The accordion is a much-maligned instrument. Scorned by the cultural elite as well as regular folks whose associations with the instrument may relate to corny polka and beer hall Oom Pah Pah music. This show is nothing like that.
As musical instruments go, the accordion is still fairly young. May 23, 1892 was when the first patent for it was written in Austria, and very quickly production expanded to Germany, France and Italy. Within 20 years, tens of thousands were manufactured and sold yearly. There are a number of reasons for its popularity. As a folk instrument, it was louder that all the others put together and therefore could compete with the rowdiest of taverns and pubs with their raucous dancing and stomping feet. As an instrument, it was also a kind of one-person band with the player able to play bass and chords with the left hand and with the buttons, lead with the right as well as sing. It was always in tune. It was portable, and you could sound decent in short order. Naturally, musical elites and purists hated it.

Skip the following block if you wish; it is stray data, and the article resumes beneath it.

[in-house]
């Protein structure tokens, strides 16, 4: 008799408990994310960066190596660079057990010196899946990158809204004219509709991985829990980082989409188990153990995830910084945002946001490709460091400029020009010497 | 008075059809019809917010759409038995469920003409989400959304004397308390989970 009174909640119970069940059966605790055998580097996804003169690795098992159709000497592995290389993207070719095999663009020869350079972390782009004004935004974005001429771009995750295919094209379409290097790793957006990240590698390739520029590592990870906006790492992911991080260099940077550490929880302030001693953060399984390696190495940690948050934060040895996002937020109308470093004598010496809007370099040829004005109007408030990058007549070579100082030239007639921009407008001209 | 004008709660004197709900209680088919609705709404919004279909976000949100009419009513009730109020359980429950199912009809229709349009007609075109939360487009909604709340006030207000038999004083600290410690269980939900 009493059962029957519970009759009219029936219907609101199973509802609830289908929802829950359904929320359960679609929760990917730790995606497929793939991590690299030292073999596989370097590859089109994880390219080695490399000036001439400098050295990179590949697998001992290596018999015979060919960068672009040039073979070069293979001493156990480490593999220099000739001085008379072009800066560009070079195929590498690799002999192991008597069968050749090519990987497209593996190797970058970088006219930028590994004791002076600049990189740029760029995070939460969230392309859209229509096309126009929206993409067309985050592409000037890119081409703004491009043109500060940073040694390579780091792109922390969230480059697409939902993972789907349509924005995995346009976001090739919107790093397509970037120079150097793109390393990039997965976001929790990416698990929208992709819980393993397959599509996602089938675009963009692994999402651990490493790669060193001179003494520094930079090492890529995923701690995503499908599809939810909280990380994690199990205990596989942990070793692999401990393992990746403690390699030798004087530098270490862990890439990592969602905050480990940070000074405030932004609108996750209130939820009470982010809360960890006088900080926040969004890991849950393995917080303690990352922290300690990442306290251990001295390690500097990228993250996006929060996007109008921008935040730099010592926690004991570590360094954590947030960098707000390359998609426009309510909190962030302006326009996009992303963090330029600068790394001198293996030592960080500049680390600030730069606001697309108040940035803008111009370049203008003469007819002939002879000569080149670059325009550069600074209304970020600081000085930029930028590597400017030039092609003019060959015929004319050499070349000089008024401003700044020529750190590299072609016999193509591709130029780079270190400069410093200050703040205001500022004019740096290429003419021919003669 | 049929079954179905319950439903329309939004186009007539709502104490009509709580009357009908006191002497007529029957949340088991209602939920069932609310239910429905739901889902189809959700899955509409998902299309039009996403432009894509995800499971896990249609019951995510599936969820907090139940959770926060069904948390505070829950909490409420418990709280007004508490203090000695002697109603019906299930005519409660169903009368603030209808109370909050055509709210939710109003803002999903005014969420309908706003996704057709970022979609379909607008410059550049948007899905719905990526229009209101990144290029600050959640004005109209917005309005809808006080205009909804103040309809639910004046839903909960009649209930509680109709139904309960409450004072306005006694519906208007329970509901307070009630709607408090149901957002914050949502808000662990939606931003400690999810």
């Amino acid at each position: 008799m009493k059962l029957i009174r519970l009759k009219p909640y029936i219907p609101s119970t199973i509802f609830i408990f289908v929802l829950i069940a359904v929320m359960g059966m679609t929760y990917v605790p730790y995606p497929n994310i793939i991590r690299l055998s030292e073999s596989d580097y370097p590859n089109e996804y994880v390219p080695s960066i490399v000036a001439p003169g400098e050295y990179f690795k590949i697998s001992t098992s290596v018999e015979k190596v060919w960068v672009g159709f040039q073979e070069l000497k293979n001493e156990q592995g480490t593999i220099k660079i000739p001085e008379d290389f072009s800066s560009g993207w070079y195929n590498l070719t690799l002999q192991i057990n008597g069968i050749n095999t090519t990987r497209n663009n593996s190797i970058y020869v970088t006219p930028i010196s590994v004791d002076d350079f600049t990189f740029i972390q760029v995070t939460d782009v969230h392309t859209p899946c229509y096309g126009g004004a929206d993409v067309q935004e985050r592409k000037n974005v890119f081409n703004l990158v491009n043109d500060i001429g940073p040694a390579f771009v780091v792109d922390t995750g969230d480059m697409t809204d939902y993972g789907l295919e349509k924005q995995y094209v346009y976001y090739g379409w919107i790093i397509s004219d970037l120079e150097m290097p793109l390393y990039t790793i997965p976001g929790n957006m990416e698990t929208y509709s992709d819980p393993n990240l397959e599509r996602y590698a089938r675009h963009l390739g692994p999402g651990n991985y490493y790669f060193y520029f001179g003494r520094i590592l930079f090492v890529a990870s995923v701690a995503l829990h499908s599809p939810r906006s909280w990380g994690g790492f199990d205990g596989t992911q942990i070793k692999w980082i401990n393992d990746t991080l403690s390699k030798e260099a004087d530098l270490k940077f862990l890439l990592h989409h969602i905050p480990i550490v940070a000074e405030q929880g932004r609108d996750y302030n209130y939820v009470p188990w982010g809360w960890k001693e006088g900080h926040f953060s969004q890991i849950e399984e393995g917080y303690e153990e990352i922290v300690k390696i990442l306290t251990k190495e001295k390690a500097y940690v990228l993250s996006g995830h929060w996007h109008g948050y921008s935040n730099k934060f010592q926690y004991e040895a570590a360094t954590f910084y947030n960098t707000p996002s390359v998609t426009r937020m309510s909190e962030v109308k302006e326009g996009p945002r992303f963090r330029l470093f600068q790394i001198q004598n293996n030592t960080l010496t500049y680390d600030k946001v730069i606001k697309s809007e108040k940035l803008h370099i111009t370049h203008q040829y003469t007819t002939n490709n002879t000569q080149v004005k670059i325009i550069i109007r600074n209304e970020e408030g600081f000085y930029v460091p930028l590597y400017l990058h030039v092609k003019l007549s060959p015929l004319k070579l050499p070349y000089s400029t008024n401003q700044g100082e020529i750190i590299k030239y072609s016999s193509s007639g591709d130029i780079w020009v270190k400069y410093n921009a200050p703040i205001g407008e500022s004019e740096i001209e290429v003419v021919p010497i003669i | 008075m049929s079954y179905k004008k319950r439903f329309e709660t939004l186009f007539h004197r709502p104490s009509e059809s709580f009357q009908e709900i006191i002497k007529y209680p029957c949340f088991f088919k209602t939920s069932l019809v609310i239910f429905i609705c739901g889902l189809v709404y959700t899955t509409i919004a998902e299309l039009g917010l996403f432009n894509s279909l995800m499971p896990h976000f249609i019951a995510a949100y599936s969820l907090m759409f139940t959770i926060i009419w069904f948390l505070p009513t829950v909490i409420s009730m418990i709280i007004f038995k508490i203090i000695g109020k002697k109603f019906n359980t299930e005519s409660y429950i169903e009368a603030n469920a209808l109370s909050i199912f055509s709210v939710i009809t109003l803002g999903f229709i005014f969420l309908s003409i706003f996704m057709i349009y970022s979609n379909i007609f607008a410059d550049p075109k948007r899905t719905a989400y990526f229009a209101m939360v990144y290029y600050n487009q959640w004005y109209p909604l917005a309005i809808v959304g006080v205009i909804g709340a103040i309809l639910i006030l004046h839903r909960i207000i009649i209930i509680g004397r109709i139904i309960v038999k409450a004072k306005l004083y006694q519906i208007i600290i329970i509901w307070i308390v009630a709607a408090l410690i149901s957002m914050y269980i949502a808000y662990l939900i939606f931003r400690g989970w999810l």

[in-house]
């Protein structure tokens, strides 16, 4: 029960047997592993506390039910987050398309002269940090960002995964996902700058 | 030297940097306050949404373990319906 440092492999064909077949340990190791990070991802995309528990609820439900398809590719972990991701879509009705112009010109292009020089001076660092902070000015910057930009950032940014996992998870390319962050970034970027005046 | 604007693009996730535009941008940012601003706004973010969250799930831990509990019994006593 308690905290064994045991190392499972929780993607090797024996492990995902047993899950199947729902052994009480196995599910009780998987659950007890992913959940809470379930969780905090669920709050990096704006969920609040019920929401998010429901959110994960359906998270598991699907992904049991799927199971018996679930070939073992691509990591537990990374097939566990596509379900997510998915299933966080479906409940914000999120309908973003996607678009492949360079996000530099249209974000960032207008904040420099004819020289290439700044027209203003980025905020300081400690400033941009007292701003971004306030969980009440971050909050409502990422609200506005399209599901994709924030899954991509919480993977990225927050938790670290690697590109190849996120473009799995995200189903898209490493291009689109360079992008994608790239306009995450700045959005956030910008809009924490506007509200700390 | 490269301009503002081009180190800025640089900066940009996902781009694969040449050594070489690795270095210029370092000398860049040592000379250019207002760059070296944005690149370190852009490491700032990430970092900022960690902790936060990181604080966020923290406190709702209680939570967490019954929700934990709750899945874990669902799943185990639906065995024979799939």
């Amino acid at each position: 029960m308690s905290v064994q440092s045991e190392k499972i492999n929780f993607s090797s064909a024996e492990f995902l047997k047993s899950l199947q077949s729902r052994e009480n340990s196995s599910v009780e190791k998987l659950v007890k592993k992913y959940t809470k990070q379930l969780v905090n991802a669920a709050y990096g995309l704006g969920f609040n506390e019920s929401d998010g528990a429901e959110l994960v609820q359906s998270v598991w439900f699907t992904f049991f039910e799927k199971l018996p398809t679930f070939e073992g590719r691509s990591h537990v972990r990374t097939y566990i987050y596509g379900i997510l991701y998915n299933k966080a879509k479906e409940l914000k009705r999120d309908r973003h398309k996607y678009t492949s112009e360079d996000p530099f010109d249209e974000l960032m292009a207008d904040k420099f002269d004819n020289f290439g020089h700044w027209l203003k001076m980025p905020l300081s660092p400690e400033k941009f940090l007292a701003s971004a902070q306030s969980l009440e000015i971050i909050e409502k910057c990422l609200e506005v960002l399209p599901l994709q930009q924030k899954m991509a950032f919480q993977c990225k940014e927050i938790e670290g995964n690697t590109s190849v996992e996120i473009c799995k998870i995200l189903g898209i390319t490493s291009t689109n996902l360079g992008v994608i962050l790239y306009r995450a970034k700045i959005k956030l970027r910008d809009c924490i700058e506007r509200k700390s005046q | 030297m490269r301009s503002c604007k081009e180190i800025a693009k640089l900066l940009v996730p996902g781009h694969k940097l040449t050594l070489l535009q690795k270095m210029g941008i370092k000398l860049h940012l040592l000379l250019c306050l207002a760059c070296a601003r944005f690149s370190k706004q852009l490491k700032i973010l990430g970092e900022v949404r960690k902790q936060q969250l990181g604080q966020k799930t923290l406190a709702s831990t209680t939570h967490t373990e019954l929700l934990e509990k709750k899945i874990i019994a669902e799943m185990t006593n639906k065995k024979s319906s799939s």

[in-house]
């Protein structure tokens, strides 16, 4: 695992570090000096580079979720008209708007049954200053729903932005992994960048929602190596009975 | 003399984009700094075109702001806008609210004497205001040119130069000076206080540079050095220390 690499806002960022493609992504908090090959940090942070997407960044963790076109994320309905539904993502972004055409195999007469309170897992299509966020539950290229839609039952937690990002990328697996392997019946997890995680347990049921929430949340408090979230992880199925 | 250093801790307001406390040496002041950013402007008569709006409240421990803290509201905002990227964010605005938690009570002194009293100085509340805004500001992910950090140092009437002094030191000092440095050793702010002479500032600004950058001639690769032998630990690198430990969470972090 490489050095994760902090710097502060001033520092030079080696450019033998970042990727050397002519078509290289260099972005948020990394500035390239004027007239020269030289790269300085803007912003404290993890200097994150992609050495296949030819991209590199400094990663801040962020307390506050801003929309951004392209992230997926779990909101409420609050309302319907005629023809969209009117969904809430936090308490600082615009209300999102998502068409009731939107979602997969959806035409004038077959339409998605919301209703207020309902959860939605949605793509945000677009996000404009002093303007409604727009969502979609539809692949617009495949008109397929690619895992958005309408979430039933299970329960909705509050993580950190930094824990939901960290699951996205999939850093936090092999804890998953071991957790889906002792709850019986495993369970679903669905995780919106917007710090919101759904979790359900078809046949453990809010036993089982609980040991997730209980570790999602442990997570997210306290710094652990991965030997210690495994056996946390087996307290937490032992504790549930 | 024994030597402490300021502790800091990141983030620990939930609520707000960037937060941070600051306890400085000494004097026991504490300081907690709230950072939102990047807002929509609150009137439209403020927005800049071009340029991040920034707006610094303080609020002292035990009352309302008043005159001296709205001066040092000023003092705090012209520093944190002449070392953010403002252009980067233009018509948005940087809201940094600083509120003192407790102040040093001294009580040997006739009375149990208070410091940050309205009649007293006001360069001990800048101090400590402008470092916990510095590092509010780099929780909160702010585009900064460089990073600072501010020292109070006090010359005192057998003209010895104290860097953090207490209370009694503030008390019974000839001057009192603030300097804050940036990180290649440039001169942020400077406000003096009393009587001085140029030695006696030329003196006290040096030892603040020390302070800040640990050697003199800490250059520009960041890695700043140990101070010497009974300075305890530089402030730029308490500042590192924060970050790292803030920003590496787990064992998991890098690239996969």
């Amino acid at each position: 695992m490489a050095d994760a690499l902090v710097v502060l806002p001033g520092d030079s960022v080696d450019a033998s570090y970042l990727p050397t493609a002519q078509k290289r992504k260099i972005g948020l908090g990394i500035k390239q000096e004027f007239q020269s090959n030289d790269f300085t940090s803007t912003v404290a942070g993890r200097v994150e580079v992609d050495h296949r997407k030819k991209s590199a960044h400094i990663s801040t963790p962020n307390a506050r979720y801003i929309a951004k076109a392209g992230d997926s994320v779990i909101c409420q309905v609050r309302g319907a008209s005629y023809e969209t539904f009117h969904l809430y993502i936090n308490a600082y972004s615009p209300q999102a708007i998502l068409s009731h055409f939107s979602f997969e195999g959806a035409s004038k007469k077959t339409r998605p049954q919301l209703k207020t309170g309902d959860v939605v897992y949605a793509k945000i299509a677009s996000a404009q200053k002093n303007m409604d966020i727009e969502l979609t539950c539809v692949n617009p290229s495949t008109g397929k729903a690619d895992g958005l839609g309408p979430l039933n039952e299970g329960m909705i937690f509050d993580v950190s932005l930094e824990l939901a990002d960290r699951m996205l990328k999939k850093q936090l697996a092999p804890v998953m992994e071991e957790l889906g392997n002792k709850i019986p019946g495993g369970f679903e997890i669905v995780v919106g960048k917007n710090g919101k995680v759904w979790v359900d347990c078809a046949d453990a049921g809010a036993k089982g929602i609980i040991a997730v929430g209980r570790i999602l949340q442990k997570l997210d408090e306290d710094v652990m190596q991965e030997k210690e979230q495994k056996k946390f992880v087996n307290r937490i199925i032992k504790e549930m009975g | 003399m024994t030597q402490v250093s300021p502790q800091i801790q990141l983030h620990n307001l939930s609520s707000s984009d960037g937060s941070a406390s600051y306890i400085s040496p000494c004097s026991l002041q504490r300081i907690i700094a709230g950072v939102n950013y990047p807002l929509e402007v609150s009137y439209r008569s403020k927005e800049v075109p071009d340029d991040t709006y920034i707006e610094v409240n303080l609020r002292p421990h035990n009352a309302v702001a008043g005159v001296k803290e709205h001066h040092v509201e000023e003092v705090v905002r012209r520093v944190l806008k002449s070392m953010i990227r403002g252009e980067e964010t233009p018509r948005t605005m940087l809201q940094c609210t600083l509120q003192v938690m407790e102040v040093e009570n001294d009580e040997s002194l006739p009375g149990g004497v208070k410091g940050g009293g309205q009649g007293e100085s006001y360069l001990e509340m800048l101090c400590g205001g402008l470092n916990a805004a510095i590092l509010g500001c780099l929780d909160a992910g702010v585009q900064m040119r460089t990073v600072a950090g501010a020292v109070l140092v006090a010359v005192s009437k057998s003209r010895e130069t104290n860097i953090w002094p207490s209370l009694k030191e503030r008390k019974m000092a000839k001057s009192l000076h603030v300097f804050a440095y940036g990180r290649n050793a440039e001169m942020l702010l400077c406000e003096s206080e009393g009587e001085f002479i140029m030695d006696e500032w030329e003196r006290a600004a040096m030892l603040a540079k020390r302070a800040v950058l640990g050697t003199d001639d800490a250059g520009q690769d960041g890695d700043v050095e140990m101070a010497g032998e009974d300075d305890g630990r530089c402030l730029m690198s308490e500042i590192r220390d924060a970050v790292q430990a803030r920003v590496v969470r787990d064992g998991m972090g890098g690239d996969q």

Sailors and missionaries were largely responsible for exporting the instrument around the world and you can find styles (and its many different types of the instrument) in the Argentinian tango, Texas Tejano, South African Boeremusiek, Louisiana Zydeco, and Brazilian Forró, as well as in the Jazz idiom, just to name a few.
Those who are regular listeners to The Jazz River, know they will get the best and most diverse examples this instrument has to offer. Expect great jazz, as well as examples from Columbia, Finland, Tunisia, Quebec and the Ivory Coast among others.
Tune in Sunday, March 28, from 5-6pm MT when The Jazz River presents PLANET SQUEEZEBOX, only on KUVO JAZZ.
Art by Deborah Smith
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